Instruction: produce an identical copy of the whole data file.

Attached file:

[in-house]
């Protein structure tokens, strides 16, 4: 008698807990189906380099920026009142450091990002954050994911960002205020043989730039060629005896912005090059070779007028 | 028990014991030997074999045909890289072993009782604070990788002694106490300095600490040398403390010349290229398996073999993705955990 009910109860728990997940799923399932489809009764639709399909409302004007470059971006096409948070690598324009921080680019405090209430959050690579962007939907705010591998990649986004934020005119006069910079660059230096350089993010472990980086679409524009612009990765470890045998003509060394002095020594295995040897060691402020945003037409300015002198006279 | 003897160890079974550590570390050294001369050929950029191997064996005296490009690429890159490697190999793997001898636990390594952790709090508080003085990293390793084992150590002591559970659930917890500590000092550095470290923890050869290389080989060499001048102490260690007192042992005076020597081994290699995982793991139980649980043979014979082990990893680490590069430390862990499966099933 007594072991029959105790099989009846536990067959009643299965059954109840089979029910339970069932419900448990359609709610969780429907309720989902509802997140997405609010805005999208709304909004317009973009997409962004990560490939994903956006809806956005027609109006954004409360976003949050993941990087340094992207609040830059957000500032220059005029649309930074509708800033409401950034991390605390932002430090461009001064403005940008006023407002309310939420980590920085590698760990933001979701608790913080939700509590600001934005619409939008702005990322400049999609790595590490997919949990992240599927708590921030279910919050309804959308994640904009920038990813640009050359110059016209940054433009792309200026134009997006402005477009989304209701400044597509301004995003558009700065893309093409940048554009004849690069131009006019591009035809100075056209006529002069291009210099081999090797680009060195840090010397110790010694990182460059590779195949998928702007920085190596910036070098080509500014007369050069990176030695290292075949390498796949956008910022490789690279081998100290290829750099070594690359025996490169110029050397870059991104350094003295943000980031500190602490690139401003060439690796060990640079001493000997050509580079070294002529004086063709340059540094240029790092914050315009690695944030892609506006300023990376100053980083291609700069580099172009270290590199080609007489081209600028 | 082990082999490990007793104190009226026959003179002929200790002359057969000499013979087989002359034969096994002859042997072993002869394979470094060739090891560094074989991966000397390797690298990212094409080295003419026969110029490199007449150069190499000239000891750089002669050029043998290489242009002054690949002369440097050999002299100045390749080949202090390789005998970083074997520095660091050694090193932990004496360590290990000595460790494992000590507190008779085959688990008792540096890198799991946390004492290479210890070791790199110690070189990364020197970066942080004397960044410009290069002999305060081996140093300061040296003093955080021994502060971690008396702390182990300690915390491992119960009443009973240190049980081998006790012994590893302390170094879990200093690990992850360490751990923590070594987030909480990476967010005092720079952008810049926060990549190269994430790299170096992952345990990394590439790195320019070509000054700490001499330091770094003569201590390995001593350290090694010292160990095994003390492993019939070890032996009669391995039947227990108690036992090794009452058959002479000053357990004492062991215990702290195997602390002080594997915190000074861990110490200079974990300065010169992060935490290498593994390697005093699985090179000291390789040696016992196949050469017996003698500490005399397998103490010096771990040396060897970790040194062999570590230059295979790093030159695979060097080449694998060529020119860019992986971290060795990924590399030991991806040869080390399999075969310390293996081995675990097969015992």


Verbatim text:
[in-house]
């Protein structure tokens, strides 16, 4: 008698807990189906380099920026009142450091990002954050994911960002205020043989730039060629005896912005090059070779007028 | 028990014991030997074999045909890289072993009782604070990788002694106490300095600490040398403390010349290229398996073999993705955990 009910109860728990997940799923399932489809009764639709399909409302004007470059971006096409948070690598324009921080680019405090209430959050690579962007939907705010591998990649986004934020005119006069910079660059230096350089993010472990980086679409524009612009990765470890045998003509060394002095020594295995040897060691402020945003037409300015002198006279 | 003897160890079974550590570390050294001369050929950029191997064996005296490009690429890159490697190999793997001898636990390594952790709090508080003085990293390793084992150590002591559970659930917890500590000092550095470290923890050869290389080989060499001048102490260690007192042992005076020597081994290699995982793991139980649980043979014979082990990893680490590069430390862990499966099933 007594072991029959105790099989009846536990067959009643299965059954109840089979029910339970069932419900448990359609709610969780429907309720989902509802997140997405609010805005999208709304909004317009973009997409962004990560490939994903956006809806956005027609109006954004409360976003949050993941990087340094992207609040830059957000500032220059005029649309930074509708800033409401950034991390605390932002430090461009001064403005940008006023407002309310939420980590920085590698760990933001979701608790913080939700509590600001934005619409939008702005990322400049999609790595590490997919949990992240599927708590921030279910919050309804959308994640904009920038990813640009050359110059016209940054433009792309200026134009997006402005477009989304209701400044597509301004995003558009700065893309093409940048554009004849690069131009006019591009035809100075056209006529002069291009210099081999090797680009060195840090010397110790010694990182460059590779195949998928702007920085190596910036070098080509500014007369050069990176030695290292075949390498796949956008910022490789690279081998100290290829750099070594690359025996490169110029050397870059991104350094003295943000980031500190602490690139401003060439690796060990640079001493000997050509580079070294002529004086063709340059540094240029790092914050315009690695944030892609506006300023990376100053980083291609700069580099172009270290590199080609007489081209600028 | 082990082999490990007793104190009226026959003179002929200790002359057969000499013979087989002359034969096994002859042997072993002869394979470094060739090891560094074989991966000397390797690298990212094409080295003419026969110029490199007449150069190499000239000891750089002669050029043998290489242009002054690949002369440097050999002299100045390749080949202090390789005998970083074997520095660091050694090193932990004496360590290990000595460790494992000590507190008779085959688990008792540096890198799991946390004492290479210890070791790199110690070189990364020197970066942080004397960044410009290069002999305060081996140093300061040296003093955080021994502060971690008396702390182990300690915390491992119960009443009973240190049980081998006790012994590893302390170094879990200093690990992850360490751990923590070594987030909480990476967010005092720079952008810049926060990549190269994430790299170096992952345990990394590439790195320019070509000054700490001499330091770094003569201590390995001593350290090694010292160990095994003390492993019939070890032996009669391995039947227990108690036992090794009452058959002479000053357990004492062991215990702290195997602390002080594997915190000074861990110490200079974990300065010169992060935490290498593994390697005093699985090179000291390789040696016992196949050469017996003698500490005399397998103490010096771990040396060897970790040194062999570590230059295979790093030159695979060097080449694998060529020119860019992986971290060795990924590399030991991806040869080390399999075969310390293996081995675990097969015992």